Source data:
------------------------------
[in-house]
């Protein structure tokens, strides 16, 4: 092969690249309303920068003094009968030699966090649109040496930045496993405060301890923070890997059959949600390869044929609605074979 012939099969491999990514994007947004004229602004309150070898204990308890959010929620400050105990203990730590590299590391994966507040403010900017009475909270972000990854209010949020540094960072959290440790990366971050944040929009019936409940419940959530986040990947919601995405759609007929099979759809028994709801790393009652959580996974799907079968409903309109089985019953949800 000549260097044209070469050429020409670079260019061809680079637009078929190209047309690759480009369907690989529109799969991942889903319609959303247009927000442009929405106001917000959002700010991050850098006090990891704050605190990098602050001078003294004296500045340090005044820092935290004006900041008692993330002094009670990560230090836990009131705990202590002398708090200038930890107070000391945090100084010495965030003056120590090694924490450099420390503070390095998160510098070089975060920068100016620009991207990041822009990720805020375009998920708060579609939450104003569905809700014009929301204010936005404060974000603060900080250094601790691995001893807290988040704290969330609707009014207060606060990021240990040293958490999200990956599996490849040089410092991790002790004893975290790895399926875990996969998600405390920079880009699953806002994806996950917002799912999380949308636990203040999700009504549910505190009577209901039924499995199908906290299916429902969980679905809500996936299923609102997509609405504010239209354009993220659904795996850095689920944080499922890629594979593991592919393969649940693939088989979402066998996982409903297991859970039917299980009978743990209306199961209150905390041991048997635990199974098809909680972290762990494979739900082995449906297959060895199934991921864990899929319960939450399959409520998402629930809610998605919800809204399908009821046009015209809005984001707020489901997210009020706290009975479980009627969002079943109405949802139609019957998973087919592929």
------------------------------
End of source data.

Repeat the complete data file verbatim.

[in-house]
């Protein structure tokens, strides 16, 4: 092969690249309303920068003094009968030699966090649109040496930045496993405060301890923070890997059959949600390869044929609605074979 012939099969491999990514994007947004004229602004309150070898204990308890959010929620400050105990203990730590590299590391994966507040403010900017009475909270972000990854209010949020540094960072959290440790990366971050944040929009019936409940419940959530986040990947919601995405759609007929099979759809028994709801790393009652959580996974799907079968409903309109089985019953949800 000549260097044209070469050429020409670079260019061809680079637009078929190209047309690759480009369907690989529109799969991942889903319609959303247009927000442009929405106001917000959002700010991050850098006090990891704050605190990098602050001078003294004296500045340090005044820092935290004006900041008692993330002094009670990560230090836990009131705990202590002398708090200038930890107070000391945090100084010495965030003056120590090694924490450099420390503070390095998160510098070089975060920068100016620009991207990041822009990720805020375009998920708060579609939450104003569905809700014009929301204010936005404060974000603060900080250094601790691995001893807290988040704290969330609707009014207060606060990021240990040293958490999200990956599996490849040089410092991790002790004893975290790895399926875990996969998600405390920079880009699953806002994806996950917002799912999380949308636990203040999700009504549910505190009577209901039924499995199908906290299916429902969980679905809500996936299923609102997509609405504010239209354009993220659904795996850095689920944080499922890629594979593991592919393969649940693939088989979402066998996982409903297991859970039917299980009978743990209306199961209150905390041991048997635990199974098809909680972290762990494979739900082995449906297959060895199934991921864990899929319960939450399959409520998402629930809610998605919800809204399908009821046009015209809005984001707020489901997210009020706290009975479980009627969002079943109405949802139609019957998973087919592929």